Chuck Norris, one of the baddest of all Hollywood badasses, turns 74 years old today — and he can still kick your butt with one leg strapped behind his back. The star of Lone Wolf McQuade, Good Guys Wear Black, and Delta Force is probably best known today first as an internet meme, and second, as a backer of various conservative causes and Republican political candidates.
But, there was a time, not too long ago, when Chuck Norris, who was born March 10, 1940, was one of the top action movie stars in Hollywood; a career that grew out of his status as a master martial arts practitioner. In fact, in 1990, Chuck Norris became the first martial artist in the Western hemisphere to be named an 8th-degree black belt grandmaster in Tae Kwon Do.
He got his start delivering roundhouse kicks and straight-arm punches in such films as A Force of One in 1977. As in most American movies, hands and feet are never enough, so Chuck Norris supplemented his martial arts expertise with heavy weaponry as his stardom only increased with films like 1982's Forced Vengeance and 1984's Vietnam POW thriller Missing In Action.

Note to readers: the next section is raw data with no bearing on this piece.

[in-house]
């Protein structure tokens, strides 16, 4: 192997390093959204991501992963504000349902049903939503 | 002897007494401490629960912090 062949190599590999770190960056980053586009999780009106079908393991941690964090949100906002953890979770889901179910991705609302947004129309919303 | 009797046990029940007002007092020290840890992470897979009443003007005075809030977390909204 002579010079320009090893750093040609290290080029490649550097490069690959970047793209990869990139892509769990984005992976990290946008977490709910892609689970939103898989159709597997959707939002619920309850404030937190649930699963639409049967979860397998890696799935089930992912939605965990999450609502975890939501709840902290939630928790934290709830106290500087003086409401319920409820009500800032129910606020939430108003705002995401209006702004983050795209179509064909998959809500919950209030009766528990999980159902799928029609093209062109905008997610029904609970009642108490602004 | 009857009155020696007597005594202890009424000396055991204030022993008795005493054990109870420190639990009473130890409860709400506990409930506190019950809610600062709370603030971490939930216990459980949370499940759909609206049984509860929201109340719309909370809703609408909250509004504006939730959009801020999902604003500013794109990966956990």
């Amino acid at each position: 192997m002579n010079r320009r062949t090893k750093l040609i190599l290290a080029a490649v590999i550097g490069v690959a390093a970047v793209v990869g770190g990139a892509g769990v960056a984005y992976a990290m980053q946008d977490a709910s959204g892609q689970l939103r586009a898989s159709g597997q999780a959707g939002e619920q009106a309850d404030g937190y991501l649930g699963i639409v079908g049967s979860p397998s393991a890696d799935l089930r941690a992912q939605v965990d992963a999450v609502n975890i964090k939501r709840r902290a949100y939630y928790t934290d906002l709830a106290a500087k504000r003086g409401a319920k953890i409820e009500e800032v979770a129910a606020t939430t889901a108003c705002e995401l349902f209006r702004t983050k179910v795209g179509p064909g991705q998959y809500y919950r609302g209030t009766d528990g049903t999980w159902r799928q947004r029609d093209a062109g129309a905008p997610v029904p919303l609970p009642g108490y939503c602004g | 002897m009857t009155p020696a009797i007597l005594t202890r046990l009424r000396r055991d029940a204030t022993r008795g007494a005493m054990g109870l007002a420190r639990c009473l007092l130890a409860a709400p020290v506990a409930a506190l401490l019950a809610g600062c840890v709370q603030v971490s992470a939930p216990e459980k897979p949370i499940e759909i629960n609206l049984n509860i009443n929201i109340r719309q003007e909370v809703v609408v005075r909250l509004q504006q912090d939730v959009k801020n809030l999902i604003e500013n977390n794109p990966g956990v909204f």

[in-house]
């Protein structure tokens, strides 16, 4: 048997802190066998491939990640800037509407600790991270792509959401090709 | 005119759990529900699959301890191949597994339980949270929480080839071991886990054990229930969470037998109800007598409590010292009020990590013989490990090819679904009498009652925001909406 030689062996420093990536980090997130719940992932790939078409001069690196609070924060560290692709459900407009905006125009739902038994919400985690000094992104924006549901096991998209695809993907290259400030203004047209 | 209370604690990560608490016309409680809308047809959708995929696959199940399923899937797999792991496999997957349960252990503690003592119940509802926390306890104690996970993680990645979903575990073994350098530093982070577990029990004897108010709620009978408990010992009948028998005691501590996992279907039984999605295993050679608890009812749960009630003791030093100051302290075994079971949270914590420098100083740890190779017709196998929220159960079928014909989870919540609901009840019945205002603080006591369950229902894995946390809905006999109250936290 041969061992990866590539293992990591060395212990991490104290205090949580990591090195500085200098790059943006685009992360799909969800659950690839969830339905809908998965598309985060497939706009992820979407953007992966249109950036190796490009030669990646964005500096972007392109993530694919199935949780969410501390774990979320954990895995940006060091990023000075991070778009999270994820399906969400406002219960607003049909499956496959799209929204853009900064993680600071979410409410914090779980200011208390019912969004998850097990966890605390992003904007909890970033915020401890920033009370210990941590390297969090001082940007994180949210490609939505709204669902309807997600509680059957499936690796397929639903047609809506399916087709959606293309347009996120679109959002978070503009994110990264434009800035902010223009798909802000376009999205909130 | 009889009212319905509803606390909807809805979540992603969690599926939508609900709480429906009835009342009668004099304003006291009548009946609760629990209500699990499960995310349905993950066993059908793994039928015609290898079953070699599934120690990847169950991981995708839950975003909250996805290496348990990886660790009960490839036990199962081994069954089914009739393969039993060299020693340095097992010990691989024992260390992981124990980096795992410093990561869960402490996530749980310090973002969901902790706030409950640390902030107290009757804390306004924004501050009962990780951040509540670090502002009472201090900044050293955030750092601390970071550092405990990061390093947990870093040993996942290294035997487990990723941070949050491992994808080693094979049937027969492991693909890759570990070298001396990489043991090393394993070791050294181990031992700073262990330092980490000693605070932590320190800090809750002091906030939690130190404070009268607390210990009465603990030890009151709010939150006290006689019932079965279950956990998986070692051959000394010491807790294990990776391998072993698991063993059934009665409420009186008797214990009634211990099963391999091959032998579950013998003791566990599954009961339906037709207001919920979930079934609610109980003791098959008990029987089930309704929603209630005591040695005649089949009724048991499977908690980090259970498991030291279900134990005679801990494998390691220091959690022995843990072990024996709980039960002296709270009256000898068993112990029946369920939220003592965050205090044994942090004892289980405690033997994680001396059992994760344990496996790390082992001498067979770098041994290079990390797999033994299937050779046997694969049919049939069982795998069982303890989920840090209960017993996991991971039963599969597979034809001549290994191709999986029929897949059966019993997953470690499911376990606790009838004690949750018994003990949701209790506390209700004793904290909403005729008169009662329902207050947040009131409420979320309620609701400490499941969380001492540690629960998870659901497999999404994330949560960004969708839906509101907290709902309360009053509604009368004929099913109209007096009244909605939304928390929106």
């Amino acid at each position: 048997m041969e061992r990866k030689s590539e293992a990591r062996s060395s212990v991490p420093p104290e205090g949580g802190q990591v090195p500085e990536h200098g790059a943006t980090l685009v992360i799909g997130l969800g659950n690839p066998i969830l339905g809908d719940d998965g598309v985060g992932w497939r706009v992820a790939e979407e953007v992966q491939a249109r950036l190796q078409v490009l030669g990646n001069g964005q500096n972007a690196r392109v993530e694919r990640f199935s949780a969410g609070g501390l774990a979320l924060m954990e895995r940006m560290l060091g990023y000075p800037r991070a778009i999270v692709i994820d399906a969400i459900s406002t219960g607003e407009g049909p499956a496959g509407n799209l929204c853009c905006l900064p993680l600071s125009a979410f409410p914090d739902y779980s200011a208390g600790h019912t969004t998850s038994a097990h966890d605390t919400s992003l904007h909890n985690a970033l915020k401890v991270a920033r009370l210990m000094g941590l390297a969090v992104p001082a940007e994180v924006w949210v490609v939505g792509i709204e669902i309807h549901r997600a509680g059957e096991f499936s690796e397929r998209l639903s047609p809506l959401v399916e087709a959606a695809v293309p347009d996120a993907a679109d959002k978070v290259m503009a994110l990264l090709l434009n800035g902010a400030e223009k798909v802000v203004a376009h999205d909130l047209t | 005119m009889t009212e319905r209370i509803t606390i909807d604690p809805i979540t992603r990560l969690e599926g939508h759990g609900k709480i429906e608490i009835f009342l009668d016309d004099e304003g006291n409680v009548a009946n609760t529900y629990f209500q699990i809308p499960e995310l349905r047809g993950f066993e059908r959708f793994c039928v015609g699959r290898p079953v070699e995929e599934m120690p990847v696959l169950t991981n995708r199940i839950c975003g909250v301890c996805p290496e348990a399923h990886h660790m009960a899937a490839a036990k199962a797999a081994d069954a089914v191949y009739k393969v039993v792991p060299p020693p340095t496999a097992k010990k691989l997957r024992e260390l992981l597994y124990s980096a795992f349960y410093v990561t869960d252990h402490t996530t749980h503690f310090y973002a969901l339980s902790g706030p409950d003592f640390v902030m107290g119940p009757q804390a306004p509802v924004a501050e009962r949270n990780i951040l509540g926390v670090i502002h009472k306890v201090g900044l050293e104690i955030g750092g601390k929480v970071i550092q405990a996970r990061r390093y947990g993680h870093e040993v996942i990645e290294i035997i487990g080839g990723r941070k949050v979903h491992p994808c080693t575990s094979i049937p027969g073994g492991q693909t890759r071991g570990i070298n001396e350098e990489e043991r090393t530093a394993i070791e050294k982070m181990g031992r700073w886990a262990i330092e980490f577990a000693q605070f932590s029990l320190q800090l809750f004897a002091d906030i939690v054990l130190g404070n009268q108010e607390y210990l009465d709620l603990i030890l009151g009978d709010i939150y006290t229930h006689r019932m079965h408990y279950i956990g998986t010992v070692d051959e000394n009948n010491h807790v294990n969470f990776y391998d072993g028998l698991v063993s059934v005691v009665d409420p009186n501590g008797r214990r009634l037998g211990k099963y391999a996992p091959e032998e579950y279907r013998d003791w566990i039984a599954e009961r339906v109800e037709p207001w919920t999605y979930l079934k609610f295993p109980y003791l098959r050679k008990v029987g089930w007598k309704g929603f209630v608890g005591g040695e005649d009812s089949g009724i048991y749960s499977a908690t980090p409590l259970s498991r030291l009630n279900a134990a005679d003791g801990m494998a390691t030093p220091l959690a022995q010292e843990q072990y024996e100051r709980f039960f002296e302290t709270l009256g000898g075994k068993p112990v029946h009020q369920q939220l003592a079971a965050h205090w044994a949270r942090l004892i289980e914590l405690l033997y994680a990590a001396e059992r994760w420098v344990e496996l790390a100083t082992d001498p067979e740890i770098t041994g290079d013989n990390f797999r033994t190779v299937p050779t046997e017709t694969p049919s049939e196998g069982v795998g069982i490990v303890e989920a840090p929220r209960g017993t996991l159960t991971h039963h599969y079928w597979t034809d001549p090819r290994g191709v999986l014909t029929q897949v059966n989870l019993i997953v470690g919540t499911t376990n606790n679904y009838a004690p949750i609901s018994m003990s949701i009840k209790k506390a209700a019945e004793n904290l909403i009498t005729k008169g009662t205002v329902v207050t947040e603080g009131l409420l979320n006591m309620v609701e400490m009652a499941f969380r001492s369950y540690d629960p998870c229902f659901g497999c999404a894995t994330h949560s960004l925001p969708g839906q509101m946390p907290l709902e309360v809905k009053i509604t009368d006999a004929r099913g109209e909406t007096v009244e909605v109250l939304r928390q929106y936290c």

It was really not until the TV series Walker, Texas Ranger — inspired by his character in Lone Wolf McQuade — that Chuck Norris was elevated to certifiably iconic status. The show ran on CBS for eight seasons starting in 1993 and continues on cable and syndication even today.
As much as the martial arts action and straightforward, good-guy-beats-bad-guy plots of his films and of Walker, Texas Ranger accounted for his appeal, it was the "Chuck Norris" character that lifted him to legendary status, and led to a long running series of "Chuck Norris jokes" that circulate perpetually online.
His flinty-eyed squint and gruff monotone, reminiscent of Clint Eastwood but with more athleticism, and and an ever-ready willingness to take care of business with his bare hands, shaped the icon of "Chuck Norris" who inspired such one-line tributes to his badassness as:
There used to be a street named after Chuck Norris, but it was changed because nobody crosses Chuck Norris and lives.
Death once had a near-Chuck Norris experience.
There is no theory of evolution. Just a list of creatures Chuck Norris has allowed to live.
Today, Chuck Norris has become a popular figure in conservative political circles. He writes a column for the staunchly right-wing news site WorldNet Daily, though he tends to shy away from politics and stay with health and lifestyle topics, such as "Chuck Norris Battles The Bugs That Get You Sick", "Alcohol, Marijuana and American Youth", and "Chuck Norris Tells Olympics Most Inspiring Tales."